Tragedy and the Philosophical Life - A Response to Martha Nussbaum Volume I: Protagoras
These books respond to Martha Nussbaum’s interpretation of Plato in The Fragility of Goodness: luck and ethics in Greek tragedy and philosophy. The author focuses her arguments on three issues: 1) Plato’s views did not change as radically as Dr. Nussbaum claims; 2) Plato is not anti-tragic; and 3) Plato’s dialogues go beyond tragedy, both in their form and in their content, without being anti-tragic. These claims are supported in four ways: 1) by applying Aristotle’s criteria for tragedy as a literary genre to Plato’s texts; 2) by applying a definition of tragedy as a worldview to Plato’s texts; 3) by examining Plato’s texts from the perspective of the literary traditions of his day; and 4) by a close analysis of the text. These books present a unique view of the philosophical life as a path out of tragedy and a unique understanding of how the character of Socrates exemplifies that life. Part One is a summary of Dr. Nussbaum’s view and of current research on these particular issues in Plato. Part Two is the author’s own contribution to the debate. Part Three is a closer examination of Dr. Nussbaum’s view and exactly where the author and Dr. Nussbaum disagree.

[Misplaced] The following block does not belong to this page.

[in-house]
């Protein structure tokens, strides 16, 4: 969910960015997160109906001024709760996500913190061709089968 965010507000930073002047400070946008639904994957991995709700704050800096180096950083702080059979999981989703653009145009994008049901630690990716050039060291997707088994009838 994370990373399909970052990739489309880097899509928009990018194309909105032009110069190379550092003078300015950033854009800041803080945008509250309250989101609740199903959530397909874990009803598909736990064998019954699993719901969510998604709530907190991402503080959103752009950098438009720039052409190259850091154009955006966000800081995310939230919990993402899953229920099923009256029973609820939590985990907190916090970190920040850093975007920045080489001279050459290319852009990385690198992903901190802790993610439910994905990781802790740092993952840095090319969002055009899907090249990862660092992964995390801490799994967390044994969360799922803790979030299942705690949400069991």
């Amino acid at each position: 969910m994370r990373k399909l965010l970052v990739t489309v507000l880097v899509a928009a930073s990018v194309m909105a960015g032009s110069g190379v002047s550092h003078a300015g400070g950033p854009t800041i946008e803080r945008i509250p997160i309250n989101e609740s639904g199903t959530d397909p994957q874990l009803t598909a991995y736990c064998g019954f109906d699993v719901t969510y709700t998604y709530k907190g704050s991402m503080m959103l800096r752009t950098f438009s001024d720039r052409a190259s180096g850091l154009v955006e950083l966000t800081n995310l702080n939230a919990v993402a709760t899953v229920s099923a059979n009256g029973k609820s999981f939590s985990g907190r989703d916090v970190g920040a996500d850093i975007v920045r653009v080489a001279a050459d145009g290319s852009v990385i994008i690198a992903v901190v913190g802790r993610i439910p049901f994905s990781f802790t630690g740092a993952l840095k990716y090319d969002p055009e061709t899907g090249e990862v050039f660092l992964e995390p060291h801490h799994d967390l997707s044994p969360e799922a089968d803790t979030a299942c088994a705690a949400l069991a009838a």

“Alfred North Whitehead famously wrote that ‘the safest general characterization of the European philosophical tradition is that it consists of a series of footnotes to Plato.’ Dr. Martha Beck directs our attention from the footnotes back to the text, where we discover an argument for and portrayal of the philosophical life as embedded thoroughly in the rough and tumble of society and politics. Indeed, Dr. Beck contends that Plato’s portrayal of the philosophical life is the profoundest argument for it ...” – Dr. Patrick Henry, Director, Institute for Ecumenical and Cultural Research (1984-2004)
Table of Contents
ISBN10: 0-7734-5847-6 ISBN13: 978-0-7734-5847-5 Pages: 316 Year: 2006